Show Me My Opponent: Chattanooga

Chattanooga: a city in Tennessee. It is, indeed, a place you are allowed to reside. In all seriousness, it’s a solid little place: there’s minor league baseball, several quality food options, and a bunch of nice outdoor activities. Pound-for-pound, it’s one of the better mid-sized cities in the South. If I were not a nice man, I would say that they have minor league basketball and football, too, but that’s not very kind.

The Chattanooga Mocs basketball program has largely operated on the same treadmill for most of my life: never great, never bad, with one large outlier in the process. In 1997, Chattanooga was the best team in the Southern Conference and won the conference title, entering the NCAA Tournament at 22-10. They received a 14 seed, and in the minds of most, that was essentially it. That year, they’d draw 3 seed Georgia (yes, this used to be a thing) in the first round and were sizable underdogs. I’d imagine few bothered to even consider them for the upset; said Georgia team was one of the weakest 3 seeds ever, but you simply don’t pick a 14 seed to win.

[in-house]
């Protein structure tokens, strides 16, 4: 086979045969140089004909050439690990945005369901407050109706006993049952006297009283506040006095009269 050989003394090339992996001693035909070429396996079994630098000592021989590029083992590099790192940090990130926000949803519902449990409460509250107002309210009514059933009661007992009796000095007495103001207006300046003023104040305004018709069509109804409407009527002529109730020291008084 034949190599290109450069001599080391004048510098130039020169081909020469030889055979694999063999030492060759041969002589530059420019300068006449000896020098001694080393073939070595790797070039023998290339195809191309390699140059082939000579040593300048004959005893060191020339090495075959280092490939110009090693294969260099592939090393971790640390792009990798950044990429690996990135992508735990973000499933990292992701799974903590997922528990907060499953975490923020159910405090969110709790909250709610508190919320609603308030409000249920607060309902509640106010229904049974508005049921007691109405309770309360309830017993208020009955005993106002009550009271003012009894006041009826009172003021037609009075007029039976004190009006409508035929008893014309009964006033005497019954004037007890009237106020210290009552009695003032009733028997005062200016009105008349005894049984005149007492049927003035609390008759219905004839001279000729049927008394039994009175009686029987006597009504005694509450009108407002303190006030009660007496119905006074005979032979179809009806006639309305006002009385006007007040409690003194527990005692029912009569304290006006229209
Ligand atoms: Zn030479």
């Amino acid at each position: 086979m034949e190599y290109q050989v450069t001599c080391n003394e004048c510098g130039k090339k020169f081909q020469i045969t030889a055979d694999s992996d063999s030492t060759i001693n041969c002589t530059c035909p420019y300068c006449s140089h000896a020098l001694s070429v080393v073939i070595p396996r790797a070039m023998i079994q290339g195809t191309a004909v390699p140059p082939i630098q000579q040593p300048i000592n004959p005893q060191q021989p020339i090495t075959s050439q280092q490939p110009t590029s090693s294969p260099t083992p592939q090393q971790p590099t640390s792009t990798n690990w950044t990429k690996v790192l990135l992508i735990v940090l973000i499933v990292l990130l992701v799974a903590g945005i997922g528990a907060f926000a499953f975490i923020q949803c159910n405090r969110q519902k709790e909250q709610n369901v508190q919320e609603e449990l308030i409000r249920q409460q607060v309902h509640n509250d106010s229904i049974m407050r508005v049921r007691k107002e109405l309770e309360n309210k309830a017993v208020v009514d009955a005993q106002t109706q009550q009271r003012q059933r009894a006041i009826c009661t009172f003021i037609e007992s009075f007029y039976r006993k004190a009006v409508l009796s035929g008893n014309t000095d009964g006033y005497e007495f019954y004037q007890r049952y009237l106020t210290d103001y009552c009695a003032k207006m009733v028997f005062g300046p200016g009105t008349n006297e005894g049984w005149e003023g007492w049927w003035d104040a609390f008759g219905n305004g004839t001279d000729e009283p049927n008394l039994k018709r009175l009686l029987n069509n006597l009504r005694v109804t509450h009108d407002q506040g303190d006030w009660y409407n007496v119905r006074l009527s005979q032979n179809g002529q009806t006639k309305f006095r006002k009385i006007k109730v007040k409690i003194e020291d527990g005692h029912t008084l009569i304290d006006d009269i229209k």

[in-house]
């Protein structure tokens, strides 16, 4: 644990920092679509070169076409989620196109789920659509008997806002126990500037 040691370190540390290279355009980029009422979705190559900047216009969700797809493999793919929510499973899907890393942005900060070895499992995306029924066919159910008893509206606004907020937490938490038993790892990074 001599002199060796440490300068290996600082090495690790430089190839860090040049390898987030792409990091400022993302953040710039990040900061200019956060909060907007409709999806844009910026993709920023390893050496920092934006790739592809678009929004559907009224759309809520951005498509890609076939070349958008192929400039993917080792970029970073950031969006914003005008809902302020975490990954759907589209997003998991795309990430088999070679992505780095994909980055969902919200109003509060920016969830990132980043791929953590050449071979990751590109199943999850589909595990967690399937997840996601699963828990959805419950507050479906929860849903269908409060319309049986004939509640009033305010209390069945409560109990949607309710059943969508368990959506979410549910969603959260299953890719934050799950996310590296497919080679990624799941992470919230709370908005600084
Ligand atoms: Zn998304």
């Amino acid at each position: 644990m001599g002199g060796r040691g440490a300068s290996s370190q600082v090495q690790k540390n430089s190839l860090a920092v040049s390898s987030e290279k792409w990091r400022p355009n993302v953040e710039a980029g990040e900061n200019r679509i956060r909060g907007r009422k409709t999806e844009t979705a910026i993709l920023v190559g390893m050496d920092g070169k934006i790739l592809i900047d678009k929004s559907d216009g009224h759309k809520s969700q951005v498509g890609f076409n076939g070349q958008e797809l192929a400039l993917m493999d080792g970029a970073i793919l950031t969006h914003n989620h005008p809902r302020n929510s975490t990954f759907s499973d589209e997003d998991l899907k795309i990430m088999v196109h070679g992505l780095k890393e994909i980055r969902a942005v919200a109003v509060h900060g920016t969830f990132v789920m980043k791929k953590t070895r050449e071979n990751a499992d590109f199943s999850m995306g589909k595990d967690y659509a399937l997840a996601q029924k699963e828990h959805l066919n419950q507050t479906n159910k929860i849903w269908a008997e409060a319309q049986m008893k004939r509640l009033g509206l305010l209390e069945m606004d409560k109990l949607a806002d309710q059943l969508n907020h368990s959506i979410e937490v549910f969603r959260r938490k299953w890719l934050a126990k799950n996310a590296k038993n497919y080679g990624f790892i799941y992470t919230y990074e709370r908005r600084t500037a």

All Chattanooga did was blow the doors off of Georgia for a half. At halftime, the Mocs led 46-31; they’d hold on for dear life in the second half, squeaking out a 73-70 victory. Realistically, that’s better than they could’ve expected to do. Surely, after a Round of 32 matchup with 6 seed Illinois, they’d be done. Instead, the Mocs demolished Illinois in theĀ secondĀ half, winning 75-63. Now, out of nowhere, the Mocs were the talk of the nation – a 14 seed in the Sweet Sixteen for just the second time in NCAA Tournament history.

The dream would end soon, and they’d settle into the loop I mentioned previously. Since the end of their 1997 Sweet Sixteen loss to Providence, the Mocs have made the NCAA Tournament just three times, losing by double-digits in each matchup. They’ve finished outside of KenPom’s top 300 just once, but have never cracked his top 100 at season’s end. They’ve never lost fewer than three games in SoCon play, but – until Lamont Paris’ first year in 2017-18 – had never won fewer than five, either. They’re just…there. If nothing else, they provide a great opportunity to play college basketball and get a degree at a solid university. Life could be far worse.

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